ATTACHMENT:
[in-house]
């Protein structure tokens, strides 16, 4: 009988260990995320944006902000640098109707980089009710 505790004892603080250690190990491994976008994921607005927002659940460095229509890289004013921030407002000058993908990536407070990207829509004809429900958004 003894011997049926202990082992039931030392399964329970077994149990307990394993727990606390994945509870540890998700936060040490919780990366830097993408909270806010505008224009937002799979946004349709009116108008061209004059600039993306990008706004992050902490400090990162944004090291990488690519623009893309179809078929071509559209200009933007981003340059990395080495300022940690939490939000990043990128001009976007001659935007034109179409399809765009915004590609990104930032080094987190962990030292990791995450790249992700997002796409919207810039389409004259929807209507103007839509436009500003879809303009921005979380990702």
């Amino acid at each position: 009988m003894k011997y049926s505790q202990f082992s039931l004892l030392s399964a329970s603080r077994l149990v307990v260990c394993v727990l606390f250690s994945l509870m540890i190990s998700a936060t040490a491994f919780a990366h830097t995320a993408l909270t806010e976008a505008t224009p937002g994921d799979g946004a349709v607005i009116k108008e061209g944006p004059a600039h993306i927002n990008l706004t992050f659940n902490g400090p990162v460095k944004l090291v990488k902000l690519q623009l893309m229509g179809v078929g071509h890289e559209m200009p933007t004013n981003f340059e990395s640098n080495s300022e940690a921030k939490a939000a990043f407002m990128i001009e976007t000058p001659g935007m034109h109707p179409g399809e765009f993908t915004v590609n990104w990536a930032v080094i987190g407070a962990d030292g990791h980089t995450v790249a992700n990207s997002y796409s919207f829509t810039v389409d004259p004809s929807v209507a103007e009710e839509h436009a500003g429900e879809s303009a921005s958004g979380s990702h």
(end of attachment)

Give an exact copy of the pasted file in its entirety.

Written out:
[in-house]
């Protein structure tokens, strides 16, 4: 009988260990995320944006902000640098109707980089009710 505790004892603080250690190990491994976008994921607005927002659940460095229509890289004013921030407002000058993908990536407070990207829509004809429900958004 003894011997049926202990082992039931030392399964329970077994149990307990394993727990606390994945509870540890998700936060040490919780990366830097993408909270806010505008224009937002799979946004349709009116108008061209004059600039993306990008706004992050902490400090990162944004090291990488690519623009893309179809078929071509559209200009933007981003340059990395080495300022940690939490939000990043990128001009976007001659935007034109179409399809765009915004590609990104930032080094987190962990030292990791995450790249992700997002796409919207810039389409004259929807209507103007839509436009500003879809303009921005979380990702």
């Amino acid at each position: 009988m003894k011997y049926s505790q202990f082992s039931l004892l030392s399964a329970s603080r077994l149990v307990v260990c394993v727990l606390f250690s994945l509870m540890i190990s998700a936060t040490a491994f919780a990366h830097t995320a993408l909270t806010e976008a505008t224009p937002g994921d799979g946004a349709v607005i009116k108008e061209g944006p004059a600039h993306i927002n990008l706004t992050f659940n902490g400090p990162v460095k944004l090291v990488k902000l690519q623009l893309m229509g179809v078929g071509h890289e559209m200009p933007t004013n981003f340059e990395s640098n080495s300022e940690a921030k939490a939000a990043f407002m990128i001009e976007t000058p001659g935007m034109h109707p179409g399809e765009f993908t915004v590609n990104w990536a930032v080094i987190g407070a962990d030292g990791h980089t995450v790249a992700n990207s997002y796409s919207f829509t810039v389409d004259p004809s929807v209507a103007e009710e839509h436009a500003g429900e879809s303009a921005s958004g979380s990702h």